DMR Boothbay Harbor Environmental Monitoring Program

Sea Water Temperature Recordrocky Maine coast

The sea water temperature record of the DMR Boothbay Harbor (BBH) Environmental Monitoring Program, extending over more than a century, constitutes one of the longest running, continuous series of sea temperature observations for any point on the North American Atlantic Coast. Observations began in March 1905 and have continued, with minimal interruption, to the present day. Please see Station History below for a more detailed description of temperature measurement protocols over time.

Real-time sea water temperature via our Boothbay Harbor Pier Portal, along with daily sea water temperature data at our Open Data Portal, or in PDF, CSV (comma-separated values) or XLSX (Microsoft Excel) formatare available below. PDF files may require Adobe Reader software (download here, free). Please contact Jesica Waller if you require an alternate format.

Other Observations and Statistics Reported

Currently, observations of air temperature, barometric pressure, sea water temperature, relative humidity, wind speed, wind direction, dissolved oxygen, partial pressure of carbon dioxide, and pH are recorded at hourly intervals.

Hourly/daily/monthly/annual summaries of DMR BBH Environmental Monitoring Program data can be obtained by contacting Jesica Waller.

Boothbay Harbor stationStation Description

The DMR Boothbay Harbor Environmental Monitoring Program is operated by the Maine Department of Marine Resources with the goal of maintaining a continuous source of high-quality physical environmental data for the Maine coast. The station is located at the Department's Fisheries Laboratory in West Boothbay Harbor, Maine (43¯50'40" N, 69¯38'30" W). All of the station's sensors are deployed at or near the laboratory pier in a sheltered cove on the west side of Boothbay Harbor. The main harbor is very sheltered, and the cove is more so. Wave heights during a severe storm may reach three or four feet in the main harbor but rarely reach even two feet in the cove. This area experiences heavy commercial and recreational boat traffic during the summer months. Mean tide range has been calculated by the National Ocean Service at 8.8 feet and the spring tide range is given as 10.1 feet. While the harbor typically remains open throughout the year, the cove often develops a thin layer of ice which would extend from shore to shore if it weren't broken up by the passage of various small vessels. Freshwater influences within the harbor consist of a few small streams which provide drainage for the immediate area. Two larger rivers, the Sheepscot to the southwest and the Damariscotta to the northeast, are nearby.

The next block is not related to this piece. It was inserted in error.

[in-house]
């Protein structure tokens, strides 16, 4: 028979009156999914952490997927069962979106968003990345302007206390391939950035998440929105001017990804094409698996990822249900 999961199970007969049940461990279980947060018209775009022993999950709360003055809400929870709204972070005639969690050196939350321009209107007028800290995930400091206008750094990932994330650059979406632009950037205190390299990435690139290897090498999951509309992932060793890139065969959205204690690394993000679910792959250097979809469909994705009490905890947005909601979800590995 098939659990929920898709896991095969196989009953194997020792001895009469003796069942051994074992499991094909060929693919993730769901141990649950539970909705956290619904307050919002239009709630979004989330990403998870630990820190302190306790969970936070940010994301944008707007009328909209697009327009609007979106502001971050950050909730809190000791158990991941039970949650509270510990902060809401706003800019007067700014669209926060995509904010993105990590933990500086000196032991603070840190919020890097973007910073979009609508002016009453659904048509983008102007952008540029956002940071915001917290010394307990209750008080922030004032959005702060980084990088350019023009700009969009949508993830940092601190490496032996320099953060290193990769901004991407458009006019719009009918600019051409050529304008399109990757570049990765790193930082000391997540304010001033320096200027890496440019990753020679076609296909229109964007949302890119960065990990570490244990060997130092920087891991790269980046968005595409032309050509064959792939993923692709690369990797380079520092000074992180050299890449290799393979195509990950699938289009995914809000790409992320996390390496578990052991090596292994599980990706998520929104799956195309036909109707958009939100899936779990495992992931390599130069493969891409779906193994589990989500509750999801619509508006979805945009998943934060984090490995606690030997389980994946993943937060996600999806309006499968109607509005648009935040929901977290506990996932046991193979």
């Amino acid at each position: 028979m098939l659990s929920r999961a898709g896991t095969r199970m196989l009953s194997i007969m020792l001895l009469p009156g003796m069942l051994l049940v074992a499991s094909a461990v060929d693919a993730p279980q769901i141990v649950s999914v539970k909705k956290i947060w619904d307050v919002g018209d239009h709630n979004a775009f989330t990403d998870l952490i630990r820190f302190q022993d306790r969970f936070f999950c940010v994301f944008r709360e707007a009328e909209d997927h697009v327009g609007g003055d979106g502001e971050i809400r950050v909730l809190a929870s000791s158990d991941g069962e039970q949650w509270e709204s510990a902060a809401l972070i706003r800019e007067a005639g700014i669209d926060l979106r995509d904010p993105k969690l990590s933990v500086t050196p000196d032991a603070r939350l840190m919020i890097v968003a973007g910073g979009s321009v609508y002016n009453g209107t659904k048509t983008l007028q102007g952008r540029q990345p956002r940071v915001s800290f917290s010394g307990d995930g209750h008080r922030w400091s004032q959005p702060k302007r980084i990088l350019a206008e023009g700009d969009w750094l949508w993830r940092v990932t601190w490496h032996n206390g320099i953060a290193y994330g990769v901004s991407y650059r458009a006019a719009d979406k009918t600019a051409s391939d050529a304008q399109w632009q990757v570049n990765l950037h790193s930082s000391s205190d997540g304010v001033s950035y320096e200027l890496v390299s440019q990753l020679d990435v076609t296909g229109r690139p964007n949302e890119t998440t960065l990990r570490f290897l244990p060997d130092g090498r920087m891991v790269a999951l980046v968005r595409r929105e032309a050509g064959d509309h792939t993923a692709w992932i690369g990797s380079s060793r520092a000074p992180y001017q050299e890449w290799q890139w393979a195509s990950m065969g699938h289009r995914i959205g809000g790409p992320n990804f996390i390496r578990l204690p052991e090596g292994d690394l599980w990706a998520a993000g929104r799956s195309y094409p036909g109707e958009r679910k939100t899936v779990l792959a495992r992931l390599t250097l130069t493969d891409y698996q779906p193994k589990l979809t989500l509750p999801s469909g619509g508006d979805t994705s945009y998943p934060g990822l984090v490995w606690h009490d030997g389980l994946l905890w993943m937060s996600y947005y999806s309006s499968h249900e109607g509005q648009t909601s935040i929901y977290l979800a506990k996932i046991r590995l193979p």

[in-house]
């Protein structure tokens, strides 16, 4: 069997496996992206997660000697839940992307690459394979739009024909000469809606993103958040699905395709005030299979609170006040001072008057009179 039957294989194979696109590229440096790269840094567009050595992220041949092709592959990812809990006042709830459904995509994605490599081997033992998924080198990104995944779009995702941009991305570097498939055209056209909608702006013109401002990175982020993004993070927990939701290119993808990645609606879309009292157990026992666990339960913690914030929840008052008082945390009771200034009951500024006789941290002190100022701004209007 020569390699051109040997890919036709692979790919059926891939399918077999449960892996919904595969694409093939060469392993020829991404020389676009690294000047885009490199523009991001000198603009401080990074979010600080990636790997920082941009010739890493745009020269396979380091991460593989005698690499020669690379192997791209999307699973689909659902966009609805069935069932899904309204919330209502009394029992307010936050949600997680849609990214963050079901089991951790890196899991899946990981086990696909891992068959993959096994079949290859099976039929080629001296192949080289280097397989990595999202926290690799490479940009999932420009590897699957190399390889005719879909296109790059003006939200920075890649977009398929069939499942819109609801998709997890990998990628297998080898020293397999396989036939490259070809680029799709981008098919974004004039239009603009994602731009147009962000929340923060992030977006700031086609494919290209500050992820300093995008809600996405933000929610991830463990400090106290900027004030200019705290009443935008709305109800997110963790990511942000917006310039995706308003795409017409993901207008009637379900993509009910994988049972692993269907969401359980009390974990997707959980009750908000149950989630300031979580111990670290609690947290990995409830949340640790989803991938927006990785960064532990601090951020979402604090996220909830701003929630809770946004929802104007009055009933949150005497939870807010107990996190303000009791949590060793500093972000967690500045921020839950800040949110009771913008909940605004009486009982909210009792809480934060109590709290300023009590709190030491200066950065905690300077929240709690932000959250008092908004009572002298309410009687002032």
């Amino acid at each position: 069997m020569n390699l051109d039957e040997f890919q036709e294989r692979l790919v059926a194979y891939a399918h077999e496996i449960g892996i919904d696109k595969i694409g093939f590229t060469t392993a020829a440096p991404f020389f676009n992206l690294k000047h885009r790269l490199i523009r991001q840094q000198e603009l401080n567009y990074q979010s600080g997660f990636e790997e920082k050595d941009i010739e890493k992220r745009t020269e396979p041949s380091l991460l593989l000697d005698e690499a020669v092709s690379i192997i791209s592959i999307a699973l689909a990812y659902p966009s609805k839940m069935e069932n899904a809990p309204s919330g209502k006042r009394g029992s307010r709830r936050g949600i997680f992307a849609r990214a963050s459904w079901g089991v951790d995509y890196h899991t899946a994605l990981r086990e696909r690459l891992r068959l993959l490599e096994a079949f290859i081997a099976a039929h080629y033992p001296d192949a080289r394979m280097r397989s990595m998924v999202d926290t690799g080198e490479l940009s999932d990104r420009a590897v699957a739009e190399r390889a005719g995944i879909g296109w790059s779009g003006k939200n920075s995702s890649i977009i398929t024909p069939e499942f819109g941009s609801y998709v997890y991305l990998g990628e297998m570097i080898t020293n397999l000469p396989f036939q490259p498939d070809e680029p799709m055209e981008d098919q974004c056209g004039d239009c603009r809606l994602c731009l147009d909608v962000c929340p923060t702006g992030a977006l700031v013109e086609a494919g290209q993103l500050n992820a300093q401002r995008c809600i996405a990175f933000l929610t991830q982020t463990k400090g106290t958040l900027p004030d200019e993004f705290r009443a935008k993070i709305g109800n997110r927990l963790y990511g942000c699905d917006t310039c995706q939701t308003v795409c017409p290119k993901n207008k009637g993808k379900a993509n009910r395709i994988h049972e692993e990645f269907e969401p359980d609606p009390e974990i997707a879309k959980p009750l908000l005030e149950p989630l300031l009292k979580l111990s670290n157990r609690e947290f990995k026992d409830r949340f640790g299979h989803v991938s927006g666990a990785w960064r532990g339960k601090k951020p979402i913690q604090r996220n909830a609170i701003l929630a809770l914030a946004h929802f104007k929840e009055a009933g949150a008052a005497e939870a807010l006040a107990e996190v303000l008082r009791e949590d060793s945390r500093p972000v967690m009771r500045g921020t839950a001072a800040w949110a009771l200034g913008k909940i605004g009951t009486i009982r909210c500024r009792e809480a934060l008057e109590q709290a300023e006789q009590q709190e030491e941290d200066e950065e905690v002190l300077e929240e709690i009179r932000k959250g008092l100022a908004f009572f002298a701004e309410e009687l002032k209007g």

wavesThe sea water temperature sensor is located at -5.5 feet MLW (relative to mean low water). Air temperature and relative humidity sensors are mounted on the dock in a down-looking radiation shield. Wind speed/direction sensors are tower mounted on the dock approximately 30 feet above sea level. However, both the eastern and western horizons are obscured slightly by the Boothbay Harbor Laboratory and trees.

Station History

In 1905, the U.S. Bureau of Commercial Fisheries began the Environmental Monitoring Program at the fish hatchery in Boothbay Harbor. Air and sea water temperatures were recorded three times daily from 1905 until 1949, when instruments were installed, and data were recorded continuously on strip charts. Environmental observations were expanded in the 1960's to include other physical oceanographic and meteorological variables in addition to temperature. In 1973, the program was transferred to the Maine Department of Marine Resources and computerized data collection, processing, and storage began in 1986.

When analyzing this long-running time series, the methods of sea water temperature collection should be recognized and accounted for when using these data in oceanographic or biological analyses. See Drinkwater and Petri (2011) for a detailed history of temperature collection at this station (1905-2010) and the associated caveats with each data collection approach. The Maine Climate Council Science and Technical Subcommittee also used this temperature time series in the analyses that supported the 2020 "Scientific Assessment of Climate Change and Its Effects in Maine" report. These analyses and comparisons to other Gulf of Maine temperature records begin on page 61 of this report.

Sensors for air temperature, sea surface and bottom temperature, relative humidity, and tide height as well as datalogger hardware and software were installed in 1996. The system was upgraded again in the summer of 2012 to incorporate the use of a Campbell Data Logger and sensors. With support from the Maine Outdoor Heritage fund, DMR further expanded the capacity of the station in 2020 by adding partial pressure of carbon dioxide, pH, and dissolved oxygen sensors. In 2022, DMR shifted from collecting and storing station data from daily to hourly intervals.

Literature Cited

Drinkwater, K. F. and Petrie, B. (2011), "A note on the long-term sea surface temperature records at Boothbay Harbor, Maine", Journal of Northwest Atlantic Fishery Science 43, 93-101.

Maine Climate Council Science and Technical Subcommittee (2020), "Scientific Assessment of Climate Change and Its Effects in Maine (PDF)".